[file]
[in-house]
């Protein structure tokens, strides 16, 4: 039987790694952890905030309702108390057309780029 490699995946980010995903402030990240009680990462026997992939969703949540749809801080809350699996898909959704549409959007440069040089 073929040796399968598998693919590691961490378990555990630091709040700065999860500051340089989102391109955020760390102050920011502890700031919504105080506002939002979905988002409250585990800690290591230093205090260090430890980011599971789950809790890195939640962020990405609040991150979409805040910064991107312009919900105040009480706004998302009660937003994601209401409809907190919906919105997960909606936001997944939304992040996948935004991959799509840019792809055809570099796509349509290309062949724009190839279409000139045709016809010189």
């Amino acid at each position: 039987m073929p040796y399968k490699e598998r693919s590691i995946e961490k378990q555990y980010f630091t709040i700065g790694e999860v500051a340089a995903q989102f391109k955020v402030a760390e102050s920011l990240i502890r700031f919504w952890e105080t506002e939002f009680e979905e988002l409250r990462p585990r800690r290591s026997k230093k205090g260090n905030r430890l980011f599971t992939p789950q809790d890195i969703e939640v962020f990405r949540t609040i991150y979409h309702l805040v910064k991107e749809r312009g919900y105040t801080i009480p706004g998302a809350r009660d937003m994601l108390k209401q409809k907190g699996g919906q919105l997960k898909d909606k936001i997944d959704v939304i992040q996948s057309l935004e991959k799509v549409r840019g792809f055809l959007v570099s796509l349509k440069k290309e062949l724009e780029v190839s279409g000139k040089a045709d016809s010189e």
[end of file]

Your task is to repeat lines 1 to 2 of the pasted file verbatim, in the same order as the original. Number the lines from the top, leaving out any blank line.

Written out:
[in-house]
């Protein structure tokens, strides 16, 4: 039987790694952890905030309702108390057309780029 490699995946980010995903402030990240009680990462026997992939969703949540749809801080809350699996898909959704549409959007440069040089 073929040796399968598998693919590691961490378990555990630091709040700065999860500051340089989102391109955020760390102050920011502890700031919504105080506002939002979905988002409250585990800690290591230093205090260090430890980011599971789950809790890195939640962020990405609040991150979409805040910064991107312009919900105040009480706004998302009660937003994601209401409809907190919906919105997960909606936001997944939304992040996948935004991959799509840019792809055809570099796509349509290309062949724009190839279409000139045709016809010189």